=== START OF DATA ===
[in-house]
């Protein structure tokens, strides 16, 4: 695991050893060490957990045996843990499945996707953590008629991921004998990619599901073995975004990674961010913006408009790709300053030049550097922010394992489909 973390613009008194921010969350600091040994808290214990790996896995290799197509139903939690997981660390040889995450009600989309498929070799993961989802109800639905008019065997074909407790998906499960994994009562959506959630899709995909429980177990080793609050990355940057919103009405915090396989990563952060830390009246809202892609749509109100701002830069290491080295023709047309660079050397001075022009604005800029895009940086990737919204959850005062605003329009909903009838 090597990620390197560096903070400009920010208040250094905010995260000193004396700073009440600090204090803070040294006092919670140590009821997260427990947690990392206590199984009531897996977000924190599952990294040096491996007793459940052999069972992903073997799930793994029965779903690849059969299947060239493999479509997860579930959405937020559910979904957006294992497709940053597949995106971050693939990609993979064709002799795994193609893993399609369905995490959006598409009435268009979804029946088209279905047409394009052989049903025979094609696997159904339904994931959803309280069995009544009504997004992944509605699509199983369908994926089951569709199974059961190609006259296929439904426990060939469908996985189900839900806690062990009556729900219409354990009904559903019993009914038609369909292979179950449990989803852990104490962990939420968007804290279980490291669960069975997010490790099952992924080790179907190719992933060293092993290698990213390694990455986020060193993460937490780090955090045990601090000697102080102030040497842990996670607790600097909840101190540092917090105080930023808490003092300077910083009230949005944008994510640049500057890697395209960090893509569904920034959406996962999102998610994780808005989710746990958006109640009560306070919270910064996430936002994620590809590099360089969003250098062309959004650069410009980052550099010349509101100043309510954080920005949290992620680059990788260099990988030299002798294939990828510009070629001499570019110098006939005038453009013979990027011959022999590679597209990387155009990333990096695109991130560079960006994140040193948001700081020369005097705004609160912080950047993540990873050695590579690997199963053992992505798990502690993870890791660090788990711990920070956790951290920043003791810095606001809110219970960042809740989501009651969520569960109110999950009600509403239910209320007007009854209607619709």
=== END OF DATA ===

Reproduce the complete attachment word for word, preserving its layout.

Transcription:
[in-house]
């Protein structure tokens, strides 16, 4: 695991050893060490957990045996843990499945996707953590008629991921004998990619599901073995975004990674961010913006408009790709300053030049550097922010394992489909 973390613009008194921010969350600091040994808290214990790996896995290799197509139903939690997981660390040889995450009600989309498929070799993961989802109800639905008019065997074909407790998906499960994994009562959506959630899709995909429980177990080793609050990355940057919103009405915090396989990563952060830390009246809202892609749509109100701002830069290491080295023709047309660079050397001075022009604005800029895009940086990737919204959850005062605003329009909903009838 090597990620390197560096903070400009920010208040250094905010995260000193004396700073009440600090204090803070040294006092919670140590009821997260427990947690990392206590199984009531897996977000924190599952990294040096491996007793459940052999069972992903073997799930793994029965779903690849059969299947060239493999479509997860579930959405937020559910979904957006294992497709940053597949995106971050693939990609993979064709002799795994193609893993399609369905995490959006598409009435268009979804029946088209279905047409394009052989049903025979094609696997159904339904994931959803309280069995009544009504997004992944509605699509199983369908994926089951569709199974059961190609006259296929439904426990060939469908996985189900839900806690062990009556729900219409354990009904559903019993009914038609369909292979179950449990989803852990104490962990939420968007804290279980490291669960069975997010490790099952992924080790179907190719992933060293092993290698990213390694990455986020060193993460937490780090955090045990601090000697102080102030040497842990996670607790600097909840101190540092917090105080930023808490003092300077910083009230949005944008994510640049500057890697395209960090893509569904920034959406996962999102998610994780808005989710746990958006109640009560306070919270910064996430936002994620590809590099360089969003250098062309959004650069410009980052550099010349509101100043309510954080920005949290992620680059990788260099990988030299002798294939990828510009070629001499570019110098006939005038453009013979990027011959022999590679597209990387155009990333990096695109991130560079960006994140040193948001700081020369005097705004609160912080950047993540990873050695590579690997199963053992992505798990502690993870890791660090788990711990920070956790951290920043003791810095606001809110219970960042809740989501009651969520569960109110999950009600509403239910209320007007009854209607619709």